Kim Jong-un’s Rise Marks the Beginning of Hereditary Transfer of Power

1 10 2010

SEOUL (Yonhap, 30 Sep.) — As widely anticipated, North Korea officially started a hereditary power succession this week when its leader Kim Jong-il named his youngest son a military general and its ruling party gave him key political posts during the biggest party convention in decades.

In the party conference held on Sept. 28, North Korea appointed its leader’s youngest son, Kim Jong-un, as vice chairman of the Central Military Commission of the Workers’ Party of Korea (WPK), the (North) Korean Central News Agency (KCNA) said in reports monitored in Seoul.

The North Korean leader named his third son, believed to be 28 years old, as a four-star general a day before the party conference, confirming speculation that the heir apparent has now started the process of succeeding his ailing father. It was the first time the son’s name has been mentioned by Pyongyang’s state media.

Analysts said Kim Jong-un’s rise marked Pyongyang’s first step to officially put the prince in line to take over the family dynasty in what would be the second-ever hereditary transfer of power in communism. […] Little is known about Kim Jong-un, who was also named at the conference as a member of the party’s central committee, which the North has repeatedly stressed this year must be “protected with life.”

“As a vice chairman of the Central Military Commission, Kim Jong-un will strengthen his grip on the military” that operates 1.2 million troops and forms the basis of the Kim dynasty’s power, said Yang Moo-jin, an expert at the University of North Korean Studies in Seoul. But Kim Jong-un was not included among the newly elected standing members of the Political Bureau of the party, suggesting he had some work ahead of him to complete the succession plan.

In a reshuffle apparently aimed at assisting the power transfer, Kim Kyong-hui, the 64-year-old sister of Kim Jong-il, also became a member of the WPK Central Committee, the KCNA said, adding that her power-holding husband, Jang Song-thaek, became a member of the Central Military Commission. Jang is already a vice chairman of the National Defense Commission, whose decisions have overridden most of those of any other organ in the country since Kim Jong-il seized power.

Jang is also the Workers’ Party’s director of administration with responsibility for the police, judiciary and other areas of internal security – the second most powerful post in the ruling party. Jang did not receive a general’s post because he already holds the powerful title of vice chairman of the National Defense Commission.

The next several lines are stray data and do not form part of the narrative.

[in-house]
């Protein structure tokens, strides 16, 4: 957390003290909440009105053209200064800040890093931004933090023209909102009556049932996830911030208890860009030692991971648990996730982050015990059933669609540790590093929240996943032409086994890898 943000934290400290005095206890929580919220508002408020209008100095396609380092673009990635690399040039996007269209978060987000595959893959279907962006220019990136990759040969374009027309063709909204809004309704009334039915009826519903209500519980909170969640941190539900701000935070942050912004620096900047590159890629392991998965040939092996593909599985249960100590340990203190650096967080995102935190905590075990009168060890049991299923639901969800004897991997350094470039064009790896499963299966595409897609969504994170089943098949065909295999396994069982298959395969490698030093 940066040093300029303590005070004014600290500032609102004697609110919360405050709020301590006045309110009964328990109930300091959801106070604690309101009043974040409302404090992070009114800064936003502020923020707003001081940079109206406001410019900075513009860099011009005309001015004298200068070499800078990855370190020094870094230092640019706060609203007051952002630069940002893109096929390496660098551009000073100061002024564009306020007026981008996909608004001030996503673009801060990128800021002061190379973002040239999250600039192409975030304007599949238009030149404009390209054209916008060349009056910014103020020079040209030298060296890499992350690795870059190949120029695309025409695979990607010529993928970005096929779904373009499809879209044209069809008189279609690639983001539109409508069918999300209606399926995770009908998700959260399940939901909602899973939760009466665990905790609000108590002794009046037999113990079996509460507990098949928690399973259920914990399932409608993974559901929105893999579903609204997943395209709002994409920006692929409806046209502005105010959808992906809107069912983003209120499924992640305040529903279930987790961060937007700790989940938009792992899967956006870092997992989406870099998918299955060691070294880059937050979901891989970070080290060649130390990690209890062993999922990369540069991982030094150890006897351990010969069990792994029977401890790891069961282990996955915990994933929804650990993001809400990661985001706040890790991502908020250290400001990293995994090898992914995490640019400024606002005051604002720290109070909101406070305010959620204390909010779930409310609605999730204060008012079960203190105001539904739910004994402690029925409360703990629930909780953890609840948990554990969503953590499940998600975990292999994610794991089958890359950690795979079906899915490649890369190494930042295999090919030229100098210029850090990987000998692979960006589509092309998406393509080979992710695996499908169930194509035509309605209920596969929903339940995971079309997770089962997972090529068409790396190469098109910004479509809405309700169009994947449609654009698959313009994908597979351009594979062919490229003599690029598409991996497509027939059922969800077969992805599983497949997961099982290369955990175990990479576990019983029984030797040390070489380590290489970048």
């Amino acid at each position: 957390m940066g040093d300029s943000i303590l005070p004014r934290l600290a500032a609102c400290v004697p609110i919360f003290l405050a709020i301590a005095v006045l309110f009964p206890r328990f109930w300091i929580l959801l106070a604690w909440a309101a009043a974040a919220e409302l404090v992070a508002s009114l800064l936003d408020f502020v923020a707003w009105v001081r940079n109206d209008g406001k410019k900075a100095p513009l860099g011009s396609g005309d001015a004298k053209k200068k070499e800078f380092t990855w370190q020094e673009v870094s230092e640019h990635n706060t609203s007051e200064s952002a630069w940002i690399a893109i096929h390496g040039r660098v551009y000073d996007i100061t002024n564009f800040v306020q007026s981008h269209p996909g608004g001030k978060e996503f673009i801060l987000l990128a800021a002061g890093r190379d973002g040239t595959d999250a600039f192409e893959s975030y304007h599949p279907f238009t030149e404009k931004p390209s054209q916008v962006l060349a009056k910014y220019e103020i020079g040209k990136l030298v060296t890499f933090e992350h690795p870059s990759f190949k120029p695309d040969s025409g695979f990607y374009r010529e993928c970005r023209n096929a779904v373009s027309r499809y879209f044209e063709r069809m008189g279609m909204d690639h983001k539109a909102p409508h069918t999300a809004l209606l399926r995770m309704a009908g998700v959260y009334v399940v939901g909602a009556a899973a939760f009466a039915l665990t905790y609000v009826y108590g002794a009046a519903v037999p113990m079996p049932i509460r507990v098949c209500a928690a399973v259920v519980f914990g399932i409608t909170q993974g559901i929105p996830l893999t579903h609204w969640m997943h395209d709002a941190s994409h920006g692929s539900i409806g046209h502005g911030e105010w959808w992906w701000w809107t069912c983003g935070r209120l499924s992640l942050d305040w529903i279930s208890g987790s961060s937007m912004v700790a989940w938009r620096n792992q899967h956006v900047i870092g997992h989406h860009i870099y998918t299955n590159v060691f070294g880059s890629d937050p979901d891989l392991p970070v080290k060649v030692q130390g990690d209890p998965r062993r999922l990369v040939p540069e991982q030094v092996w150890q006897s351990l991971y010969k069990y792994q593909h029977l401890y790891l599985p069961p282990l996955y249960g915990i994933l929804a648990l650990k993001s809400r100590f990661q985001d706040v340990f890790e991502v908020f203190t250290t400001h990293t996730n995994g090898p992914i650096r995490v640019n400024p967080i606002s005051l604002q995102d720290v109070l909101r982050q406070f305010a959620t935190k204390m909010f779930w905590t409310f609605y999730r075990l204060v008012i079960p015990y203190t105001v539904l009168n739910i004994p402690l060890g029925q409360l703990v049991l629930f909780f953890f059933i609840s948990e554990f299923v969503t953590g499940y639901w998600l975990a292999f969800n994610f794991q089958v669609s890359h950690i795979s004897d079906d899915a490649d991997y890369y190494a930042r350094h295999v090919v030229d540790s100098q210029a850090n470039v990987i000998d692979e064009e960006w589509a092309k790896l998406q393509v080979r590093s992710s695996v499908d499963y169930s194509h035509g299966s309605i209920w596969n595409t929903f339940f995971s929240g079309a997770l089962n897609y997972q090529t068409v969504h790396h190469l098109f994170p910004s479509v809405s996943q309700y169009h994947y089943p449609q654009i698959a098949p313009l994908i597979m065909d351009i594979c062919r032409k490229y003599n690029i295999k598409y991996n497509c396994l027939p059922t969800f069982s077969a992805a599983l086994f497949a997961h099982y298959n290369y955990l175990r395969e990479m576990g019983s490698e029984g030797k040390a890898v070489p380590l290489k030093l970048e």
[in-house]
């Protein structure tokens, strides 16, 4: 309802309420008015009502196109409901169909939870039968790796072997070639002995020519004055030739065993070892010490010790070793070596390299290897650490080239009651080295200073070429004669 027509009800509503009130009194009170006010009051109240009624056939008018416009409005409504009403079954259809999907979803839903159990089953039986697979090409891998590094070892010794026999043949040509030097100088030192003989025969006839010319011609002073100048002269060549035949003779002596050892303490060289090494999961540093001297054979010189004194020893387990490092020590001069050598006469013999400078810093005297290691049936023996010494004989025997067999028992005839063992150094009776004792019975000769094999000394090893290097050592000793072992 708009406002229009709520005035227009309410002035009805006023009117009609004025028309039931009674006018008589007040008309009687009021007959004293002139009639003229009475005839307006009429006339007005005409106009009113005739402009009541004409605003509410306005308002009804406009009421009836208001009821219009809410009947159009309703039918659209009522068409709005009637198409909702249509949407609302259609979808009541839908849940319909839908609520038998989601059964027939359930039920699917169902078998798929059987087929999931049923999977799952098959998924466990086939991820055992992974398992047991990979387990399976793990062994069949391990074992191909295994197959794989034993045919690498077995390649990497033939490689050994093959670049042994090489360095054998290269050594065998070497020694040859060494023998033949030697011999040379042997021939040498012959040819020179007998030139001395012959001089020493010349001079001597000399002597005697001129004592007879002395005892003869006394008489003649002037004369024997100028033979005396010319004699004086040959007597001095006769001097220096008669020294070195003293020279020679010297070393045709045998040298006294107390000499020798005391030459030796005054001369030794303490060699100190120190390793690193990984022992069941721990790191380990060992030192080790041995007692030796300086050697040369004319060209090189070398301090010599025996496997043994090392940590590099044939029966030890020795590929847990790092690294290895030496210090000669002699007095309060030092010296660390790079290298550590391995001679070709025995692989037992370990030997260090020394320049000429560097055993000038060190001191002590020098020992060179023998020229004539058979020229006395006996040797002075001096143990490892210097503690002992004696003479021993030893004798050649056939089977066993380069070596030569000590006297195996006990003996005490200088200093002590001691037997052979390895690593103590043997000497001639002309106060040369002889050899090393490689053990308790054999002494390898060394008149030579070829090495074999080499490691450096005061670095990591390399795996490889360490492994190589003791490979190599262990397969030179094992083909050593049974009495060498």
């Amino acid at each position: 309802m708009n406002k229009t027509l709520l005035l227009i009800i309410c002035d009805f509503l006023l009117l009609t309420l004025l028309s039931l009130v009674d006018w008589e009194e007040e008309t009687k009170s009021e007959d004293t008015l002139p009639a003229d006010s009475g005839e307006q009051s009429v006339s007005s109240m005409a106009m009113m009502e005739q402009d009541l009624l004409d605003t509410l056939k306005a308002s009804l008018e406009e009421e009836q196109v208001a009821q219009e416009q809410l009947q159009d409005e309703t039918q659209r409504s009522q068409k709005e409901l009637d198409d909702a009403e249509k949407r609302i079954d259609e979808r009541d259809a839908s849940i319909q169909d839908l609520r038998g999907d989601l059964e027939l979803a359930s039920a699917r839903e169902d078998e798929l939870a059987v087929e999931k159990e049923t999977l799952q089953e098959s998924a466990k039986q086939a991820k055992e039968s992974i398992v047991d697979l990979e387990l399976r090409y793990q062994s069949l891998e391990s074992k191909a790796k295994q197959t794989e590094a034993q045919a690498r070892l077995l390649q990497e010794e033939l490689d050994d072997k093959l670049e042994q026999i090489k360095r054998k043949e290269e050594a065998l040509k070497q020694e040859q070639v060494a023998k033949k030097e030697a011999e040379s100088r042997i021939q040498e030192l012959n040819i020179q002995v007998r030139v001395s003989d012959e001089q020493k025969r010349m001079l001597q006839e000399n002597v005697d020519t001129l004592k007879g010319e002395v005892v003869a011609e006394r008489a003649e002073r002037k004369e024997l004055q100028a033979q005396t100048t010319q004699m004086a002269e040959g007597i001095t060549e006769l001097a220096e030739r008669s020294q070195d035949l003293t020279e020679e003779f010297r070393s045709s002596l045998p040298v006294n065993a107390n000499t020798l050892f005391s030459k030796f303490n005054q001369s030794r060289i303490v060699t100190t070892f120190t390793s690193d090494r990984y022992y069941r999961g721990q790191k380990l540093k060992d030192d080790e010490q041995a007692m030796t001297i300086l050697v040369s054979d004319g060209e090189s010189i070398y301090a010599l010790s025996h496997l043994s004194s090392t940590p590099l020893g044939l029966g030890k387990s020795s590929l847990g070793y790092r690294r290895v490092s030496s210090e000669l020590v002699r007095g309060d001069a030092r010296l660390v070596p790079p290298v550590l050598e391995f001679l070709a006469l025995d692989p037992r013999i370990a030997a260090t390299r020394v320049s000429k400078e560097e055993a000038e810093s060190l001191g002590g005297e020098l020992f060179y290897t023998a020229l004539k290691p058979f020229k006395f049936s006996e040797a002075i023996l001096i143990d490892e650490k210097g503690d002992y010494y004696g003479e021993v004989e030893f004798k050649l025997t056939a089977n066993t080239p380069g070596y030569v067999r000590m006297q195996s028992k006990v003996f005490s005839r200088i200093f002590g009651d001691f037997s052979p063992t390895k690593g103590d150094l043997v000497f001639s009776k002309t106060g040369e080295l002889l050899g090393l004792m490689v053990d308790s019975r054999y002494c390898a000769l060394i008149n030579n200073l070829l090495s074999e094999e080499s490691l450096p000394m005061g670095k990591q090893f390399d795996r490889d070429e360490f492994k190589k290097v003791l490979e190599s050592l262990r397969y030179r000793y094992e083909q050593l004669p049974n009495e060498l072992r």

Kim Jong-il made his sister, who oversees the North’s light industries, a four-star general on Sept. 27 along with his third son, whose two older brothers have apparently fallen out of favor over the years. The North Korean leader’s appointment of his sister to such a post backed speculation over those who will serve as the young Jong-un’s guardians until he builds up enough experience and power.

The promotion of Jong-un’s aunt as general also demonstrates Kim Jong-il’s wish to protect his son within the military and the party. The aunt and her husband, Jang Song-thaek, are known to be supportive of Jong-un as heir to the throne, and Kim seems to be relying more on family as his health wanes.

Notable among the profiles released by the official KCNA was that of Ri Yong-ho, chief of the general staff of the North’s Korean People’s Army. Ri, who was promoted to the rank of vice marshal, rose as a standing member of the Political Bureau along with three others, including Jo Myong-rok, a vice marshal who visited the United States as a special envoy in 2000.

Little is known about the man other than his service as commander of the capital defense forces before his promotion last year to his current post, which is equivalent to the chairman of the Joint Chiefs of Staff in South Korea. Ri was born in the same year as the 68-year-old leader Kim Jong-il, according to the KCNA. The oldest among the four new members are Kim Yong-nam and Jo Myong-rok, both 82, thus making Ri one of the two youngest along with Kim Jong-il on the panel, according to the release.

“The Conference marked a significant occasion that demonstrated the revolutionary faith and will of all the party members, servicepersons and people,” the KCNA said, calling on them to continue to uphold the military-first policy chartered by Kim…

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